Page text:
January 5, 2012
There may be times when your organization needs the expertise of an outside vendor or consultant. Finding the right one isn’t always easy.
An RFP – a request for proposal – can help.
Writing an RFP is easier than it sounds – and a lot easier than cleaning up later because the vendor you hired was a bad fit.
When writing an RFP, just remember “garbage out, garbage back.” The vendors who will be responding need to have a clear understanding of your organization and its needs.
A well-written RFP will clarify your objectives and the scope of the services you are seeking. It will also provide a structured format in which the vendor should present its capabilities, costs and expectations. RFP templates are available on the Internet that might help you.
Writing the RFP
The first step in creating an RFP is defining the project and your specific needs. What exactly do you want a vendor to do? How? When? Where?
RFPs typically have the following sections, though these can change somewhat depending on the nature of your project:
Introduction. Explain to potential bidders in broad terms why you are putting out an RFP and what you hope to accomplish by hiring one of them. You may also summarize key points from other sections, such as when their responses are due and when the project would start.
Background information. This section includes information about your organization and the history of the current project, leading up to the need for the RFP.
Requirements. This is a detailed explanation of what you want the vendor to do, and a list of the information you expect to receive from the candidates.
It is the most important section and usually requires the most time – both for you to write and for the vendor’s response. It can be written either as imperative sentences (“List all of your locations.”) or interrogatory (“Where are your branches located?”).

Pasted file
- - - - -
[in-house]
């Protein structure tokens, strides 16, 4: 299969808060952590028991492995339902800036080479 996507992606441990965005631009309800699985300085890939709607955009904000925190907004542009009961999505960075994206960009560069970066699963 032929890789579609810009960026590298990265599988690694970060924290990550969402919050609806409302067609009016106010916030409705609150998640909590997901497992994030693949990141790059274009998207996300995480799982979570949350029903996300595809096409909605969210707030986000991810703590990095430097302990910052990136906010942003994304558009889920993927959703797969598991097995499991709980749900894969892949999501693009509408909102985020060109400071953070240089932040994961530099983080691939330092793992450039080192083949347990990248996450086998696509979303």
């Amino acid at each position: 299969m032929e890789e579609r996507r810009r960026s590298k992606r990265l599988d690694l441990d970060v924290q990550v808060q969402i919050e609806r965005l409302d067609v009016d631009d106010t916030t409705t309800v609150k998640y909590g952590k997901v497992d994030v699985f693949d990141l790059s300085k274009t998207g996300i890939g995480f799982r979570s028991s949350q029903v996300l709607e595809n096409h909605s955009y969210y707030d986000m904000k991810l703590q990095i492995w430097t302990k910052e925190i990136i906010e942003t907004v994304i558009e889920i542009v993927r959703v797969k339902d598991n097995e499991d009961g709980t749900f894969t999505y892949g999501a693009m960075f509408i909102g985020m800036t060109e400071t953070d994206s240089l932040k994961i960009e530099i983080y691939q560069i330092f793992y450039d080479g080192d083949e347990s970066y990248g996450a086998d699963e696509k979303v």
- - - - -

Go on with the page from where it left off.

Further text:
Structure of the response. Present the structure of how you would like to receive the response. If the project is complex or highly technical, you can break out the requirements into bullet points to which the vendors are expected to respond.
A typical format for the response might include:
- Executive summary (high-level overview with key points)
- Vendor company background information
- Proposed services or deliverables (how the vendor will meet the RFP requirements)
- References (previous customers)
Selection criteria. Tell vendors how the winning bidder will be selected. This gives you a chance to highlight your priorities, your must-haves and nice-to-haves, to guide vendors’ responses.
Timelines. Specify the deadline to receive their responses, the date you will announce the winning bidder, and the date the project will begin.
Keep in mind that the longer your RFP is, and the more detailed response required of bidders, the more time you need to allow them to prepare a thorough response.
The evaluation process actually starts before you receive any RFP responses – that is, when you decide who the recipients of the RFP should be. Do a little homework to get some good prospects.
You may already know who the vendors of interest are. If not, try the relevant professional organizations, ask trusted colleagues and other vendors who aren’t in competition, or even do an online search.
Get enough information to rule out vendors that are clearly not a good fit. But limit recipients so you don’t end up with reams of replies that create a mass of disappointed parties who never stood a chance. On the other hand, it’s good to have diversity. Send it to some large national vendors and to some small regional ones, for example.
Don’t choose a vendor based on price alone. After you read the RFP responses, narrow the list down to the best ones and interview those.
Face-to-face interviews provide the most information. What is the chemistry between you? How well do they seem to listen to your concerns? Check references. Ask pointed questions. They may be reluctant to say anything negative, but what they don’t say can be just as useful.
Finally, once you choose a vendor, write a good contract that spells out all the particulars and protects both your interests and those of your vendor. Your RFP and the vendor’s response to it form the framework of your contract. If the RFP is well written, the contract negotiation process should go more smoothly.
This article was originally posted on January 5, 2012 and the information may no longer be current. For questions, please contact GRF CPAs & Advisors at firstname.lastname@example.org.